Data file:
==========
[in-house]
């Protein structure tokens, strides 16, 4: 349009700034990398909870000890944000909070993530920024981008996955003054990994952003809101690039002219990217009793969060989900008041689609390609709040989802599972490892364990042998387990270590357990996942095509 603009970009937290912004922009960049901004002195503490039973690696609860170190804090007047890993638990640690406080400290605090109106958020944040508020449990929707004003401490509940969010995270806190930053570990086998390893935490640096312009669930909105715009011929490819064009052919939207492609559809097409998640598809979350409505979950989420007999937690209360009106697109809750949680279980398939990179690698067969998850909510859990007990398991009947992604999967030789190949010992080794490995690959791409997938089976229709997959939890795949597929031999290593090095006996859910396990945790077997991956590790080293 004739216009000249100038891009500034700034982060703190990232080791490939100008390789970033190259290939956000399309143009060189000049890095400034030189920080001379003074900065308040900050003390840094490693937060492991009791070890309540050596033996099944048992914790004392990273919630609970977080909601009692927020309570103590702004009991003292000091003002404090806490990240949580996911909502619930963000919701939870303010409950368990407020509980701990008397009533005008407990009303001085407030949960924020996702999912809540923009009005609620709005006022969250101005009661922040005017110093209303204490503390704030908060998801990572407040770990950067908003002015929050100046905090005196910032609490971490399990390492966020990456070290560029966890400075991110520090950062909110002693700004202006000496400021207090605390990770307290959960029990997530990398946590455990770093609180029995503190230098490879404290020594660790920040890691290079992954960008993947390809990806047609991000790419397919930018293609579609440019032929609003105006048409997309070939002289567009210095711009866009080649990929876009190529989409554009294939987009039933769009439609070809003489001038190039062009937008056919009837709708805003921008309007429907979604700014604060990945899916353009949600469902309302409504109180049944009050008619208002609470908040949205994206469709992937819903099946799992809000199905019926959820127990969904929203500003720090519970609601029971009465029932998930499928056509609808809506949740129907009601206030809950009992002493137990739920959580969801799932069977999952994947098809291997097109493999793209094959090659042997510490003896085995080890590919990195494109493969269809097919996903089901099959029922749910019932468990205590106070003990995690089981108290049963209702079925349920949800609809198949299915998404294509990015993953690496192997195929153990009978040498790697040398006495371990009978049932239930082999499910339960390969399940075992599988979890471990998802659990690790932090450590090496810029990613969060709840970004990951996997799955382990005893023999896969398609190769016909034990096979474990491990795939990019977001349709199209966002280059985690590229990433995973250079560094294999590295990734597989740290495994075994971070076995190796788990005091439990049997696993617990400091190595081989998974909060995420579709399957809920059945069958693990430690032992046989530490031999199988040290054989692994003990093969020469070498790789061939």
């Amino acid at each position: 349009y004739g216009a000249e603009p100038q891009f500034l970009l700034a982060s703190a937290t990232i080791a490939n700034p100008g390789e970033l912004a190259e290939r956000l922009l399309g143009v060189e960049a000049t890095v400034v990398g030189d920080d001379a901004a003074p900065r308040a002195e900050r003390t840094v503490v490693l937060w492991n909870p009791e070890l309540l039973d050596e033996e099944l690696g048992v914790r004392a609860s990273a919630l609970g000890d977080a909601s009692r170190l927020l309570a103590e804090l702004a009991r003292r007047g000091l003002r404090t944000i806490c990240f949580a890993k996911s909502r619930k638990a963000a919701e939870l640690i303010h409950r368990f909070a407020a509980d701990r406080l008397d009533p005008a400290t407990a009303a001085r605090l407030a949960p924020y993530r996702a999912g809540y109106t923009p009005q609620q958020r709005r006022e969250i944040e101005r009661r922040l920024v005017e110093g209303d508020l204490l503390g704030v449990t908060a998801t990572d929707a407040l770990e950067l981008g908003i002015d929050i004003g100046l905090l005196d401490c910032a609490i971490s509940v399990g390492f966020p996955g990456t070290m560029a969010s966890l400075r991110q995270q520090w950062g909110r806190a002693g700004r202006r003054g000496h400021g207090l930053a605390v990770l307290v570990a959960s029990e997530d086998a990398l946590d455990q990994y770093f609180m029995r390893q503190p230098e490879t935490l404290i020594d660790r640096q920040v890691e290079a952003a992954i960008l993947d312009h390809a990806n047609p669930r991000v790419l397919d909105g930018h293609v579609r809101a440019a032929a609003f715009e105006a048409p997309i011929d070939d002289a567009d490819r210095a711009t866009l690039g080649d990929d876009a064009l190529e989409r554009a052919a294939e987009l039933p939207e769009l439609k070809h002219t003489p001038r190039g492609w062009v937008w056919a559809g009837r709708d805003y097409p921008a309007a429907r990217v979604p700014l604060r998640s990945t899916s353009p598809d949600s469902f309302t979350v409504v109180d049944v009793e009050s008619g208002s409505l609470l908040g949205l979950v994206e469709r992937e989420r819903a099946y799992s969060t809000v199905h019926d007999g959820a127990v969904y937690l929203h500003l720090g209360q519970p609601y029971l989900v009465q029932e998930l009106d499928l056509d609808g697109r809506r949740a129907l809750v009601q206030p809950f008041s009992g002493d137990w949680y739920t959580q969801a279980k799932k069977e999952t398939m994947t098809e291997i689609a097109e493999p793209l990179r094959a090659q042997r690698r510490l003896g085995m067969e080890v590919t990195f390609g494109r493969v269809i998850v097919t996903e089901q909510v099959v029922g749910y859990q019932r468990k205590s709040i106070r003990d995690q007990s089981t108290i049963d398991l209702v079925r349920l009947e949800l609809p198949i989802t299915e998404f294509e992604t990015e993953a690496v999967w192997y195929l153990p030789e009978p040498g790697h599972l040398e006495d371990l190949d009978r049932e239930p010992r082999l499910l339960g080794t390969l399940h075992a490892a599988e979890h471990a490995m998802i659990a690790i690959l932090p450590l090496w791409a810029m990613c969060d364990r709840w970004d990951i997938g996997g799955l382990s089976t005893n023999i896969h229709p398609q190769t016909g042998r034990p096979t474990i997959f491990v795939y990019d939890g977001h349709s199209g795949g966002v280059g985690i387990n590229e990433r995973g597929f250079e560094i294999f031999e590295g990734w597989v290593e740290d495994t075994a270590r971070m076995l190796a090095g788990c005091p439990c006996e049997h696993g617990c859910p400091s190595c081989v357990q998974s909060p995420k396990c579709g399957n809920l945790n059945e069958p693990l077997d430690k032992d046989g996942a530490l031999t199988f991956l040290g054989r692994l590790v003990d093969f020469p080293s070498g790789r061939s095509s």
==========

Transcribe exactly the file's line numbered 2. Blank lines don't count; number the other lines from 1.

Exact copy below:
């Protein structure tokens, strides 16, 4: 349009700034990398909870000890944000909070993530920024981008996955003054990994952003809101690039002219990217009793969060989900008041689609390609709040989802599972490892364990042998387990270590357990996942095509 603009970009937290912004922009960049901004002195503490039973690696609860170190804090007047890993638990640690406080400290605090109106958020944040508020449990929707004003401490509940969010995270806190930053570990086998390893935490640096312009669930909105715009011929490819064009052919939207492609559809097409998640598809979350409505979950989420007999937690209360009106697109809750949680279980398939990179690698067969998850909510859990007990398991009947992604999967030789190949010992080794490995690959791409997938089976229709997959939890795949597929031999290593090095006996859910396990945790077997991956590790080293 004739216009000249100038891009500034700034982060703190990232080791490939100008390789970033190259290939956000399309143009060189000049890095400034030189920080001379003074900065308040900050003390840094490693937060492991009791070890309540050596033996099944048992914790004392990273919630609970977080909601009692927020309570103590702004009991003292000091003002404090806490990240949580996911909502619930963000919701939870303010409950368990407020509980701990008397009533005008407990009303001085407030949960924020996702999912809540923009009005609620709005006022969250101005009661922040005017110093209303204490503390704030908060998801990572407040770990950067908003002015929050100046905090005196910032609490971490399990390492966020990456070290560029966890400075991110520090950062909110002693700004202006000496400021207090605390990770307290959960029990997530990398946590455990770093609180029995503190230098490879404290020594660790920040890691290079992954960008993947390809990806047609991000790419397919930018293609579609440019032929609003105006048409997309070939002289567009210095711009866009080649990929876009190529989409554009294939987009039933769009439609070809003489001038190039062009937008056919009837709708805003921008309007429907979604700014604060990945899916353009949600469902309302409504109180049944009050008619208002609470908040949205994206469709992937819903099946799992809000199905019926959820127990969904929203500003720090519970609601029971009465029932998930499928056509609808809506949740129907009601206030809950009992002493137990739920959580969801799932069977999952994947098809291997097109493999793209094959090659042997510490003896085995080890590919990195494109493969269809097919996903089901099959029922749910019932468990205590106070003990995690089981108290049963209702079925349920949800609809198949299915998404294509990015993953690496192997195929153990009978040498790697040398006495371990009978049932239930082999499910339960390969399940075992599988979890471990998802659990690790932090450590090496810029990613969060709840970004990951996997799955382990005893023999896969398609190769016909034990096979474990491990795939990019977001349709199209966002280059985690590229990433995973250079560094294999590295990734597989740290495994075994971070076995190796788990005091439990049997696993617990400091190595081989998974909060995420579709399957809920059945069958693990430690032992046989530490031999199988040290054989692994003990093969020469070498790789061939």